- Tail has prominent fine, scaly rings, about the same length as the head and body.
- Has a distinctive dark band on the edge of the hind foot near the ankle.
- Females have eight nipples.
Black rat (Photo 3):
- Slender body, large hairless ears.
- Grey-brown on the back; either a similar colour or creamish-white underneath or all black.
- Body weight 120-160 g, but it can exceed 200 g; up to 20 cm long.
- Tail is one colour; it is always longer than the head and body length combined.
- Females have 10 nipples.
Brown rat (Photo 4):
- Small ears - which usually do not cover the eyes when pulled forward.
- Brown on the back, pale grey beneath.
- Body weight 150-300 g, but can reach 500 g; up to 25 cm long.
- Tail is scaly and shorter than the head-body length.
- Females have 12 nipples.
A comparison between the black and brown rat is provided (Diagram).
- Band coconut trunks with an aluminium strip (30 cm wide at least 2.5 m from the ground) to reduce rat damage in plantations.
- Do not leave household waste for rats to eat; otherwise, populations will remain high. Good sanitary practices are essential in villages and towns.
- Snap-traps (Photo 5) are efficient, especially if they are left with food but unset for a few days before being set properly. Bait shyness can be a problem. The traps should be put where children and pets cannot get to them.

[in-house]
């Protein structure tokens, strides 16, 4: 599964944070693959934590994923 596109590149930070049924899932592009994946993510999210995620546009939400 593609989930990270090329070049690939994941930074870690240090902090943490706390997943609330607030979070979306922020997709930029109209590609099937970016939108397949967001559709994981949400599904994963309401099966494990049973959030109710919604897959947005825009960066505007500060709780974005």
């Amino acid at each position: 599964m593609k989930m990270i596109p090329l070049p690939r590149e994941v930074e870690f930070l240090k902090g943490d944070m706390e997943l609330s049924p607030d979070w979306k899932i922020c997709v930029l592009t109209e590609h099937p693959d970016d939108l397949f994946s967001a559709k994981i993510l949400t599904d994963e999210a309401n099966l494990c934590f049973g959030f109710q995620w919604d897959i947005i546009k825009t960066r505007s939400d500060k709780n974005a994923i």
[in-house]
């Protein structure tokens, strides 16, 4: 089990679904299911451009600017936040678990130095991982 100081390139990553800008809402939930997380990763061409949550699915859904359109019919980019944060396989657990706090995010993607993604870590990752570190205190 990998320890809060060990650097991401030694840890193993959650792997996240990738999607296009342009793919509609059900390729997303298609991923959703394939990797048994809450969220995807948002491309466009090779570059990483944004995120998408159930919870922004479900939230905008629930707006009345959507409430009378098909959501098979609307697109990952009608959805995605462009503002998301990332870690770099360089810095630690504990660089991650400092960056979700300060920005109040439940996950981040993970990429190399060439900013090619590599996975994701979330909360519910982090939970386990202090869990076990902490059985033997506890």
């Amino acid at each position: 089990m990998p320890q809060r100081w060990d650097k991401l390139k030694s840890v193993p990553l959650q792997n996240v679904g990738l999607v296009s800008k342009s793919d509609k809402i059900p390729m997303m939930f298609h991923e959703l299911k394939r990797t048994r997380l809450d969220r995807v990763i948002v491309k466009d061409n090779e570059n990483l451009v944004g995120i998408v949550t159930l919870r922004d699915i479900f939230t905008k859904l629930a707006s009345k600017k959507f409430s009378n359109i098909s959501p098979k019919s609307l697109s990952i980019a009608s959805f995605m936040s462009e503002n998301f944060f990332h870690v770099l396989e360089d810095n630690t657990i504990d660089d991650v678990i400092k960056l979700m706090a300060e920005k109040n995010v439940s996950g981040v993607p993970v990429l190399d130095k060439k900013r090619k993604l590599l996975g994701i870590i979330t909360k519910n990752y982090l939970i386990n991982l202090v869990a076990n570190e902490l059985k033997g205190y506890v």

- Probably the best means of control is a cat!
- Gliricidia (the legume shade tree). Pound young leaves and mix with cooked rice, maize or other bait. Bacteria convert chemicals in the leaves to substances similar to brodifacoum. These are less toxic than brodifacoum, so larger amounts must be eaten. Try using the bark. Change the bait daily, and protect from pets.
- In Reef Islands, Solomon Islands, the white inner flesh of Barrintonia asiatica fruits (4-sided on trees along seashore) are scraped, added to cooked rice or shredded coconut, and used as a rat poison.
- Use the anticoagulants (prevent blood clotting), warfarin and brodifacoum, made into baits with coconut, wheat or maize. Warfarin is less toxic.